- Public transportation is quite efficient and easily accessible – but a winter-pale Swede has to endure a quite aggressive marketing from buses and taxis. The buses (mostly Japanese minibusses with 12-15 seats) are privately owned by the chauffeur that is licensed for a certain area and the fare is less than one USD. There are bus stops, but in practice, you stop a bus anywhere (or, if the bus is not filled you will be hailed and invited by the conductor before even contemplating a bus ride). To get off, you knock on the roof – but for a few cents extra most bus chauffeurs are happy to deviate from the route and take you just about anywhere. There are a lot of these buses and schedules are unnecessary – you rarely have to wait more than a couple of minutes. I could easily have that system here in Lund ;-)
- Health, healthcare and life quality seems fine. Statistically, Sweden has a lower rate of most serious diseases, but in suicides and drug or alcohol related deaths Grenada fair better. Life expectancy is lower than in Sweden (70,3/75,6 year vs 78,7/83,4 in Sweden). Maybe you can detect a slight difference in beauty ideals in the obesity numbers: in Sweden 16,3 % of the men and 15,4 % of the women are fat – on Grenada 13,6 % of the men but 27,1 % of the women are fat ;-)
Sweden occupies an embarrassing fourth place among the countries of the world in Alzheimer frequency whereas Grenada is in place 119. There is a reputable university in S:t George, where many American medical students and professors spend a couple of years of their educations or careers. (Numbers from www.worldlifeexpectancy.com/ and from 2010)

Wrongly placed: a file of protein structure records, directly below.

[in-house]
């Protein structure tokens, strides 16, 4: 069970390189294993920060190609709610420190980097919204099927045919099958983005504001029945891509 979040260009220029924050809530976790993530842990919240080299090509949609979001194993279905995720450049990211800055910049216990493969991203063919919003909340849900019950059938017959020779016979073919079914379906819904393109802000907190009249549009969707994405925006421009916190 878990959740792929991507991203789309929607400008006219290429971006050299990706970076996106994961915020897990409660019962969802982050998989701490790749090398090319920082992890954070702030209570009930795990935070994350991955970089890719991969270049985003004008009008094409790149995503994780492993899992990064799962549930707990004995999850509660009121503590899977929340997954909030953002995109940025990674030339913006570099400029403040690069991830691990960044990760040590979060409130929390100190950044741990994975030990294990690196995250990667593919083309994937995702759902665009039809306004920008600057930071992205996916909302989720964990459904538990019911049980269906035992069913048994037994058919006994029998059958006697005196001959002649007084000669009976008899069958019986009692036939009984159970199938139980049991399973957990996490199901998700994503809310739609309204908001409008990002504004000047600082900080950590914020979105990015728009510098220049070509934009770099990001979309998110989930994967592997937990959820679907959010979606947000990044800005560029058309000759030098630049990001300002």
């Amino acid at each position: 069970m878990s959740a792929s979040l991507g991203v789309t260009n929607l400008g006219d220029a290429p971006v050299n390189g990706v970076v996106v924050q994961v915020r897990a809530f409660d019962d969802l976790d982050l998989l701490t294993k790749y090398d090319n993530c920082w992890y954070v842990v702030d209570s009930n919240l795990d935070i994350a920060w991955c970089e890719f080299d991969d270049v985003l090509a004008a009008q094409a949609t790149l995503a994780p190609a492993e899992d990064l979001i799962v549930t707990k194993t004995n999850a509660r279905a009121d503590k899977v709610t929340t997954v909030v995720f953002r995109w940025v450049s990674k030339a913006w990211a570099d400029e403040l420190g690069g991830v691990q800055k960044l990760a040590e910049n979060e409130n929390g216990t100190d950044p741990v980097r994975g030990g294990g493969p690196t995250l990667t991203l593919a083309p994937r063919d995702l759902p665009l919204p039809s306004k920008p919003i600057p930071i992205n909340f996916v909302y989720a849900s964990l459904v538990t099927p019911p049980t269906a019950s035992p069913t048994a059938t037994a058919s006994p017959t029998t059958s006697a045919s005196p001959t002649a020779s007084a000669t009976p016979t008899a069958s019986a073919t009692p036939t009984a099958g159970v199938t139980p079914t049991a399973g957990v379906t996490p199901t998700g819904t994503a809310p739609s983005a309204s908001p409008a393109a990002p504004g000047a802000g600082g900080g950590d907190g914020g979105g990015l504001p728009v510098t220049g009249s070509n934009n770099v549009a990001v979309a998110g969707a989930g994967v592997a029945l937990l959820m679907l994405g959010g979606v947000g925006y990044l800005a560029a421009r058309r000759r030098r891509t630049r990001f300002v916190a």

- Grenada lies south of the hurricane highway through the Caribbean and has been hit by just three severe hurricanes in the last 50 years. Hurricanes Janet 1955 and Ivan 2004 were the worst while Emily 2005 caused some damage on island Carriacou north of Grenada. Other hurricanes have passed north of the Grenadines (as "minor inconveniences"). Grenada is thus considered hurricane safe for visiting boats. There are several “hurricane holes”, deep protected fiords were boats can weather out even quite dramatic conditions.
Steep climbing to the Seven Sisters Falls – it doesn’t look all that tough in the photos, but I can assure it was quite a climb
Seven Sisters Falls with cool crystal clear water
A Monarch butterfly caterpillar came crawling through the undergrowth – thick as a thumb and well over 4” long
Russian plane wrecks on the destroyed Russian-Cuban airstrip – a reminder of the American invasion "Operation Urgent Fury" 1983 (they do have a flair for fancy marketing names over there!)
Cocoa beans are dried and packed after fermenting – and becomes delicious chocolate a little later in the process ;-)
One of the days we sailed north to Moliniere Bay and Jason deCaires Taylors exciting underwater sculpture park. 5-6 meters deep he has placed a number of life-sized figures, partly as an art installation and partly as a protected foundation for new coral reefs (as in many other places the old reefs are being destroyed through fishing, anchoring, pollution etc). Really exciting to visit an art exhibition wearing snorkel, mask and fins. (Photo from surrealistisch.blogspot.se – I did not bring my sports camera)
The kayaking culture was awful – nothing but soft plastic recreation sit-on-tops and flimsy plastic paddles. But I had the good fortune of being offered to borrow a Feathercraft Khatsalano and a wing paddle from one of the Swedish boats in Prickly Bay, for a couple of hours around the bays and points (thanks, Staffan!)
Morne Rouge Beach a short walk from the hotel – small, nice and somewhat secluded...
...and with nice bars on the beach
After a couple of days I began dreaming of a cottage with a design studio on the hill overlooking the bay, where I could draw up kayak plans and logos, and knock up websites – and perhaps try to introduce a more diversified and evolved kayaking culture. The prices did not seem too formidable and the internet connections were fast and reliable ;-)
Fascinating travel literature to enjoy under the palm trees when the new suntan needed a break: Christoffer Hitchens autobiography, cleverly titled Hitch-22.